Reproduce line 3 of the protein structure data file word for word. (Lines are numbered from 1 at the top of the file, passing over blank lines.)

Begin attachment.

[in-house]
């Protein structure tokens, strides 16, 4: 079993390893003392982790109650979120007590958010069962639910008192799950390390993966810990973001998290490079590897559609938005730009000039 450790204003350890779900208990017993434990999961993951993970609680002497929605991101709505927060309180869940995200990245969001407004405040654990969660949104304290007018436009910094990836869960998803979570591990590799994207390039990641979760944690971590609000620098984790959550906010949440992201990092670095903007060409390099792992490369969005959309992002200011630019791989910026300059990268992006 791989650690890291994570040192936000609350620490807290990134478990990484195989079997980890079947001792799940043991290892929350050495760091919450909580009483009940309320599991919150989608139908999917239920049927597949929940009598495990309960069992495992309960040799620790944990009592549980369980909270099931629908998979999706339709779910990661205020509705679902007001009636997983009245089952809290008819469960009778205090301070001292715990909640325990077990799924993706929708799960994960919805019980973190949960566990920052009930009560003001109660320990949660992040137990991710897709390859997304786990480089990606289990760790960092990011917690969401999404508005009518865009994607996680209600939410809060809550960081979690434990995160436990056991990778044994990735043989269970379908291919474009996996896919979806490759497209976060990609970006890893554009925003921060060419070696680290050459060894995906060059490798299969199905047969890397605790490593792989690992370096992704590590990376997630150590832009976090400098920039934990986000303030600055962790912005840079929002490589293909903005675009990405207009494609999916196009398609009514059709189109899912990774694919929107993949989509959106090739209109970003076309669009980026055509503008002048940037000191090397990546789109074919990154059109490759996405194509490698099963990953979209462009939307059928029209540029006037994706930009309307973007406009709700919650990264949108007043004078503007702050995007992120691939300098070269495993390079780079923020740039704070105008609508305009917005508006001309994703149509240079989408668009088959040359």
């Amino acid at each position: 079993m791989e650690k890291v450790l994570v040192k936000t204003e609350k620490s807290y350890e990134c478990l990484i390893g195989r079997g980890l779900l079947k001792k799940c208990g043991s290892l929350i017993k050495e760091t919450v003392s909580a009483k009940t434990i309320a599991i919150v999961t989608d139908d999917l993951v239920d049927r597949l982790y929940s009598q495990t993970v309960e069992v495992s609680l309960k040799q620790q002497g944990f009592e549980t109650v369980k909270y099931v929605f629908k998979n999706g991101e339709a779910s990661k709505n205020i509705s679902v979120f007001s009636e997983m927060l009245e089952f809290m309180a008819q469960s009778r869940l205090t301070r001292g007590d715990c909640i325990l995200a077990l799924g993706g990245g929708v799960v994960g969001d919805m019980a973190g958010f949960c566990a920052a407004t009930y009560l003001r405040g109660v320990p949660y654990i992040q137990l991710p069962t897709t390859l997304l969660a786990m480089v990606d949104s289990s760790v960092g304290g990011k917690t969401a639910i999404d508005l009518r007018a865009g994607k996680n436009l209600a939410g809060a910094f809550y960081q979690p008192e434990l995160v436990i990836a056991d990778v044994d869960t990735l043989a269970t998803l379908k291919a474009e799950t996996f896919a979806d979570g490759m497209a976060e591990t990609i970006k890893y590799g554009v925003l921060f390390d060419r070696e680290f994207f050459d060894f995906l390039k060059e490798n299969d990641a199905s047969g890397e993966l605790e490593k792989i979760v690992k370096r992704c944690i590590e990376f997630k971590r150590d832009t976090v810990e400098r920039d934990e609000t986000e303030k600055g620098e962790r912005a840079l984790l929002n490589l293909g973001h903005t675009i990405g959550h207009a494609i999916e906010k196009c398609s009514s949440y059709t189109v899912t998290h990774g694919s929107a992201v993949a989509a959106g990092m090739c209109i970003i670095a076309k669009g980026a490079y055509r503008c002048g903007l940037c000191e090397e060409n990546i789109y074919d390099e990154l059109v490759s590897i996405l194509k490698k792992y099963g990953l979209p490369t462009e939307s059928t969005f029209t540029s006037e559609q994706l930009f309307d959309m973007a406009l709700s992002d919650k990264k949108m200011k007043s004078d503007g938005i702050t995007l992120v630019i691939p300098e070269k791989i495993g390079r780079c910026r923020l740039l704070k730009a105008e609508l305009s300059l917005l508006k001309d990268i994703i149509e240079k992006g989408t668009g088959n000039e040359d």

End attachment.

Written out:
């Amino acid at each position: 079993m791989e650690k890291v450790l994570v040192k936000t204003e609350k620490s807290y350890e990134c478990l990484i390893g195989r079997g980890l779900l079947k001792k799940c208990g043991s290892l929350i017993k050495e760091t919450v003392s909580a009483k009940t434990i309320a599991i919150v999961t989608d139908d999917l993951v239920d049927r597949l982790y929940s009598q495990t993970v309960e069992v495992s609680l309960k040799q620790q002497g944990f009592e549980t109650v369980k909270y099931v929605f629908k998979n999706g991101e339709a779910s990661k709505n205020i509705s679902v979120f007001s009636e997983m927060l009245e089952f809290m309180a008819q469960s009778r869940l205090t301070r001292g007590d715990c909640i325990l995200a077990l799924g993706g990245g929708v799960v994960g969001d919805m019980a973190g958010f949960c566990a920052a407004t009930y009560l003001r405040g109660v320990p949660y654990i992040q137990l991710p069962t897709t390859l997304l969660a786990m480089v990606d949104s289990s760790v960092g304290g990011k917690t969401a639910i999404d508005l009518r007018a865009g994607k996680n436009l209600a939410g809060a910094f809550y960081q979690p008192e434990l995160v436990i990836a056991d990778v044994d869960t990735l043989a269970t998803l379908k291919a474009e799950t996996f896919a979806d979570g490759m497209a976060e591990t990609i970006k890893y590799g554009v925003l921060f390390d060419r070696e680290f994207f050459d060894f995906l390039k060059e490798n299969d990641a199905s047969g890397e993966l605790e490593k792989i979760v690992k370096r992704c944690i590590e990376f997630k971590r150590d832009t976090v810990e400098r920039d934990e609000t986000e303030k600055g620098e962790r912005a840079l984790l929002n490589l293909g973001h903005t675009i990405g959550h207009a494609i999916e906010k196009c398609s009514s949440y059709t189109v899912t998290h990774g694919s929107a992201v993949a989509a959106g990092m090739c209109i970003i670095a076309k669009g980026a490079y055509r503008c002048g903007l940037c000191e090397e060409n990546i789109y074919d390099e990154l059109v490759s590897i996405l194509k490698k792992y099963g990953l979209p490369t462009e939307s059928t969005f029209t540029s006037e559609q994706l930009f309307d959309m973007a406009l709700s992002d919650k990264k949108m200011k007043s004078d503007g938005i702050t995007l992120v630019i691939p300098e070269k791989i495993g390079r780079c910026r923020l740039l704070k730009a105008e609508l305009s300059l917005l508006k001309d990268i994703i149509e240079k992006g989408t668009g088959n000039e040359d």